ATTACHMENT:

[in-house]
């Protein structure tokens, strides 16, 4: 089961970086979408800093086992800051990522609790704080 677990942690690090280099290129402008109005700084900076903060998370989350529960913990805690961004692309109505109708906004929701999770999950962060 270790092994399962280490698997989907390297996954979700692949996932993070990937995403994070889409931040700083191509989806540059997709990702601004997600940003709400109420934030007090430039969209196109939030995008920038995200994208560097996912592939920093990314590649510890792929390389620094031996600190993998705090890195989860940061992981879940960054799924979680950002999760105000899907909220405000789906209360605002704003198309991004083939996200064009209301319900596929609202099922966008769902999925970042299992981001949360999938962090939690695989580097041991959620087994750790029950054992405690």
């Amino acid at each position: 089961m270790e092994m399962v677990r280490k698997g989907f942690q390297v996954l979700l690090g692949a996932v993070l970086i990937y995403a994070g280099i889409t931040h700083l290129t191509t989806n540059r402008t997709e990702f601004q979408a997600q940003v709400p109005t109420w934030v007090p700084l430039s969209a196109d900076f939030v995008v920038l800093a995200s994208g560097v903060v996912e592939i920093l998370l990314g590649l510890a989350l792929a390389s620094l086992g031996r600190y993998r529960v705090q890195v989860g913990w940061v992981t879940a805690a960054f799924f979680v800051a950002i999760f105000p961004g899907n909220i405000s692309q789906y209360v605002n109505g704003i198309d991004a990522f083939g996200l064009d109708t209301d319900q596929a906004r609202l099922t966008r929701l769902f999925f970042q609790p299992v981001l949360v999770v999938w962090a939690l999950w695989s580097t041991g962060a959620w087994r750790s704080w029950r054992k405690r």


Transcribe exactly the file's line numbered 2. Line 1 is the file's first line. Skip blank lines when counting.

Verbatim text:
């Protein structure tokens, strides 16, 4: 089961970086979408800093086992800051990522609790704080 677990942690690090280099290129402008109005700084900076903060998370989350529960913990805690961004692309109505109708906004929701999770999950962060 270790092994399962280490698997989907390297996954979700692949996932993070990937995403994070889409931040700083191509989806540059997709990702601004997600940003709400109420934030007090430039969209196109939030995008920038995200994208560097996912592939920093990314590649510890792929390389620094031996600190993998705090890195989860940061992981879940960054799924979680950002999760105000899907909220405000789906209360605002704003198309991004083939996200064009209301319900596929609202099922966008769902999925970042299992981001949360999938962090939690695989580097041991959620087994750790029950054992405690």